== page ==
MOBILE - As drought conditions persist within the Apalachicola-Chattahoochee-Flint River basin, the U.S. Army Corps of Engineers will increase releases from Lake Sidney Lanier and West Point Lake.
"Since May, USACE has been operating under drought operations, allowing the ACF projects to meet system requirements through prolonged drought and to potentially regain storage." Lisa Parker, Deputy Public Affairs Officer said.
USACE has been making minimal releases from Lake Lanier to meet minimum flow requirements at Peachtree Creek near the city of Atlanta.
The next two week forecast predicts no rain within the ACF basin. Lake Lanier and West Point must now make greater releases to meet the downstream needs at Lake Seminole and at Walter F. George as it begins to run out of storage.
The Flint River has been extremely low since May and is currently experiencing historical low flows, therefore all flows to meet downstream requirements must come from the Chattahoochee.
Rain events have occurred in the upper reaches of the Chattahoochee, but most rainfall amounts that contributed to runoff into the river fell above Lake Lanier, leaving the rest of the basin south of the lake dry.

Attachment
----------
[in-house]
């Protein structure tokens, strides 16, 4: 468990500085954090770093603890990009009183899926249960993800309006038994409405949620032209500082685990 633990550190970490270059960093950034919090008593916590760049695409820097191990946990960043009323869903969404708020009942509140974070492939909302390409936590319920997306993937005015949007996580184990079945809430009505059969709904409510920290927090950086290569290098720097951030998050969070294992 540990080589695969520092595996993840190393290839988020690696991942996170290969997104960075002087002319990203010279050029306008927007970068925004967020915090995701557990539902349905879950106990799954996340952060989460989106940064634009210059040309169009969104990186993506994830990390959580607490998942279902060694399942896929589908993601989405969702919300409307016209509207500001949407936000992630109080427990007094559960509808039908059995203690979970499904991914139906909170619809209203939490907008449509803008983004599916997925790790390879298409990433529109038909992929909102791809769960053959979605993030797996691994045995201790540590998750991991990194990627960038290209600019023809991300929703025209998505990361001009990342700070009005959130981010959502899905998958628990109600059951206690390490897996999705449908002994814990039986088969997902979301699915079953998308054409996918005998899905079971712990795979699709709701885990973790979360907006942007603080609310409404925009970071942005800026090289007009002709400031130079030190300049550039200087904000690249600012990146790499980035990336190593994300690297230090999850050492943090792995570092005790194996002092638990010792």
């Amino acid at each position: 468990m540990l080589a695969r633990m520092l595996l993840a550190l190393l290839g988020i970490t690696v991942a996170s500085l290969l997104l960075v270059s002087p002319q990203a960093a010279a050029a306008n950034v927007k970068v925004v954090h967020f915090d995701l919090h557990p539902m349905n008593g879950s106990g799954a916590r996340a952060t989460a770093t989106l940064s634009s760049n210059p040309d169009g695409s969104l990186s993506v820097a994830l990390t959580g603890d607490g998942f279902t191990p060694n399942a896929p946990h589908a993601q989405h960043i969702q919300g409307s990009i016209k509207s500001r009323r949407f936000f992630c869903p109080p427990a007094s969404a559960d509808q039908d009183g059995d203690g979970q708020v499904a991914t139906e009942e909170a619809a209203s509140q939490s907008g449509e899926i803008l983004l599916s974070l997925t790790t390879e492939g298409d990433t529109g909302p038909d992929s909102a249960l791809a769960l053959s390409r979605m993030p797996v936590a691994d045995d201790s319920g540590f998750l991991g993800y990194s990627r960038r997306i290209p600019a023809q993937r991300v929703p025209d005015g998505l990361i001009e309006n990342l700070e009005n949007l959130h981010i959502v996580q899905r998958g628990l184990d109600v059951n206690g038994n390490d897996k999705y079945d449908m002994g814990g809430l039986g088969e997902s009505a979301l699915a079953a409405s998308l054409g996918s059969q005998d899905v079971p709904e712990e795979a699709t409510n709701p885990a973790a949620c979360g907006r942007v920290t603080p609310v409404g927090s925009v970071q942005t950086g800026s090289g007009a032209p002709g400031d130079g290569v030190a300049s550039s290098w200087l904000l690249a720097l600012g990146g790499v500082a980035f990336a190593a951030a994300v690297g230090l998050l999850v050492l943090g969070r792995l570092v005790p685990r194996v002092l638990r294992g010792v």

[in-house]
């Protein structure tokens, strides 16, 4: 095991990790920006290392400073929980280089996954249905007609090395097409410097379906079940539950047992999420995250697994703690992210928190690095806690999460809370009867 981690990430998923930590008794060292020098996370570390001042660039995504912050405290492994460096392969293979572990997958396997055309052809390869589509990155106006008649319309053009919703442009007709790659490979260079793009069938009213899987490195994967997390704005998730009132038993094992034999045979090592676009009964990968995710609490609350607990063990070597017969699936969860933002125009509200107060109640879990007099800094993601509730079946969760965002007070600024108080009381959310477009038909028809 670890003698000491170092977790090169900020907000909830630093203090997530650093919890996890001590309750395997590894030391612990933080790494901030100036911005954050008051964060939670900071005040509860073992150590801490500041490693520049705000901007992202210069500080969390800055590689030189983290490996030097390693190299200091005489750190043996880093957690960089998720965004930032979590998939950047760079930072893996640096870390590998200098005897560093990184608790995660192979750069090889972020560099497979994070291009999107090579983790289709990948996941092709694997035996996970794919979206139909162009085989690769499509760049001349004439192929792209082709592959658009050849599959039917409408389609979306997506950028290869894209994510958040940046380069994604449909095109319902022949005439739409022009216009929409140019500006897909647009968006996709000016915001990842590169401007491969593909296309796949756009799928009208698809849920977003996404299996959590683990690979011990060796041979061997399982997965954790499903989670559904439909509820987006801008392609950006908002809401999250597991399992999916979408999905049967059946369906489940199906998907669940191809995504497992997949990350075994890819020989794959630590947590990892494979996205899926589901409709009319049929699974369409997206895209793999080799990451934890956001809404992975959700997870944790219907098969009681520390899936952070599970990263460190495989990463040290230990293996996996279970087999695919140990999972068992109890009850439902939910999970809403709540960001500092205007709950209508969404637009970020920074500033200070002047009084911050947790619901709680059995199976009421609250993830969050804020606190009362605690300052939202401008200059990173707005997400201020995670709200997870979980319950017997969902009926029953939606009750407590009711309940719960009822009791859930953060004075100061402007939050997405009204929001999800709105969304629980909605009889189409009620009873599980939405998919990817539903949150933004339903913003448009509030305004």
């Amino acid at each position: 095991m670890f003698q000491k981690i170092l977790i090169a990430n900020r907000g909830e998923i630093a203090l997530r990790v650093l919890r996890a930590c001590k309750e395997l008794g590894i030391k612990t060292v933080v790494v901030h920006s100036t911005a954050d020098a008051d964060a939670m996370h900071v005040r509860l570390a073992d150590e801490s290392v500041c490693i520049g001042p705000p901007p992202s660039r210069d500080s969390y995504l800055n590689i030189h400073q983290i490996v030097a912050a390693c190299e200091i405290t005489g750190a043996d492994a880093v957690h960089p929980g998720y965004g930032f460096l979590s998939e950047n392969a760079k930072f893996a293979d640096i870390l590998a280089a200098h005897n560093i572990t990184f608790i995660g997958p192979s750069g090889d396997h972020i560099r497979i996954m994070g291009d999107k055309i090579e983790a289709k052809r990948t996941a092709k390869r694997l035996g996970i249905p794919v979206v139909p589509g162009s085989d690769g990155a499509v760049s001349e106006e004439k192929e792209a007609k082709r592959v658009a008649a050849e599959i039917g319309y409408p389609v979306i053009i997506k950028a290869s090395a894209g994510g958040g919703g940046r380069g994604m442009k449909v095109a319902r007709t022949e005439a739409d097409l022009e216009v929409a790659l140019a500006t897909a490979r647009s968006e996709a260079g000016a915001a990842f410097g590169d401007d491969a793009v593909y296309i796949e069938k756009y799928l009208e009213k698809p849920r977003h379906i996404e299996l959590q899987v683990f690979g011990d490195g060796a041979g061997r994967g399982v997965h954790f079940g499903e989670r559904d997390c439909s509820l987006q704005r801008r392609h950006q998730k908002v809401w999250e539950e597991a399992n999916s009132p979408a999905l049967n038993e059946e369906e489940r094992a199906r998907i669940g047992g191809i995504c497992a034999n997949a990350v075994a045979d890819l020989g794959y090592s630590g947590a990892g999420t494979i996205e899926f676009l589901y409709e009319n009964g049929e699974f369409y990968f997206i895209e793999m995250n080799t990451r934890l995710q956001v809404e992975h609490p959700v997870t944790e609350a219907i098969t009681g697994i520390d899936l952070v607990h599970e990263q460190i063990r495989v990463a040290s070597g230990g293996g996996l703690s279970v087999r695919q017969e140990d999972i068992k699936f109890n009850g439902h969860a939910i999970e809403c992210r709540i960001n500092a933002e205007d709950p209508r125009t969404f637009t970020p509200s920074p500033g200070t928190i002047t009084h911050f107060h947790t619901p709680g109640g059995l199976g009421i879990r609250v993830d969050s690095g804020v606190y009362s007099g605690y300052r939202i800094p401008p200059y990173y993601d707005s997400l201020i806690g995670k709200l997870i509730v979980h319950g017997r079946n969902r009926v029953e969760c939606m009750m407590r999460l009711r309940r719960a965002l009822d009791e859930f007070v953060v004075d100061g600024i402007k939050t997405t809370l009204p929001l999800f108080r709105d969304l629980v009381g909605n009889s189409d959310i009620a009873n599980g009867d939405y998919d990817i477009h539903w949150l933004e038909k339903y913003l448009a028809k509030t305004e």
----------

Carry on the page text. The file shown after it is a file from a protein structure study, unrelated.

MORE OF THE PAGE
The months of September and October are typically the driest months in the year. It is expected that the water levels at Lake Lanier and West Point Lake will continue to decline as drought conditions persist throughout the southeast.
Lake Lanier is expected to begin dropping up to half-a-foot per week beginning October 29 and West Point Lake may drop up to a foot-per-week over the next few weeks.
USACE advises boaters to take extra precaution due to lower lake levels. Boaters should be alert for underwater obstructions such as shallow areas, rocks, stumps and trees.